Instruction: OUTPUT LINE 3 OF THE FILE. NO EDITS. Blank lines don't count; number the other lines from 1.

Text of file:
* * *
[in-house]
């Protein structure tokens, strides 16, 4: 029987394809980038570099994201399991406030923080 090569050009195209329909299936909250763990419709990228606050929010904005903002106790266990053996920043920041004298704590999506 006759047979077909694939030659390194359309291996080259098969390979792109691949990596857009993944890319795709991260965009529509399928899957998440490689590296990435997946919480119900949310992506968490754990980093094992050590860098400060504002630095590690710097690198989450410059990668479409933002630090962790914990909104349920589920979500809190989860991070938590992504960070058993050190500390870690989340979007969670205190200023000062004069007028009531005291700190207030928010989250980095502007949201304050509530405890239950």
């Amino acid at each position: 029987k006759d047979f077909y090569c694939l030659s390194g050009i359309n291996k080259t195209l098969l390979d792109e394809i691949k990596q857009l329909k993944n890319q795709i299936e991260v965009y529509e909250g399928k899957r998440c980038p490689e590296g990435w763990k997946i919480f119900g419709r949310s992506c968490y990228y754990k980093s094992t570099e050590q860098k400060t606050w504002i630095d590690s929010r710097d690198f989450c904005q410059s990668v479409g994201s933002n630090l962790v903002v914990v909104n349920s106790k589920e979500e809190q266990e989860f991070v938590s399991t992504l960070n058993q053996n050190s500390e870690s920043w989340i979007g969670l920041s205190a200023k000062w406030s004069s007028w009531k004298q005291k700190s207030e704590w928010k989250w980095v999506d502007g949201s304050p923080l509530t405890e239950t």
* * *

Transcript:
């Amino acid at each position: 029987k006759d047979f077909y090569c694939l030659s390194g050009i359309n291996k080259t195209l098969l390979d792109e394809i691949k990596q857009l329909k993944n890319q795709i299936e991260v965009y529509e909250g399928k899957r998440c980038p490689e590296g990435w763990k997946i919480f119900g419709r949310s992506c968490y990228y754990k980093s094992t570099e050590q860098k400060t606050w504002i630095d590690s929010r710097d690198f989450c904005q410059s990668v479409g994201s933002n630090l962790v903002v914990v909104n349920s106790k589920e979500e809190q266990e989860f991070v938590s399991t992504l960070n058993q053996n050190s500390e870690s920043w989340i979007g969670l920041s205190a200023k000062w406030s004069s007028w009531k004298q005291k700190s207030e704590w928010k989250w980095v999506d502007g949201s304050p923080l509530t405890e239950t």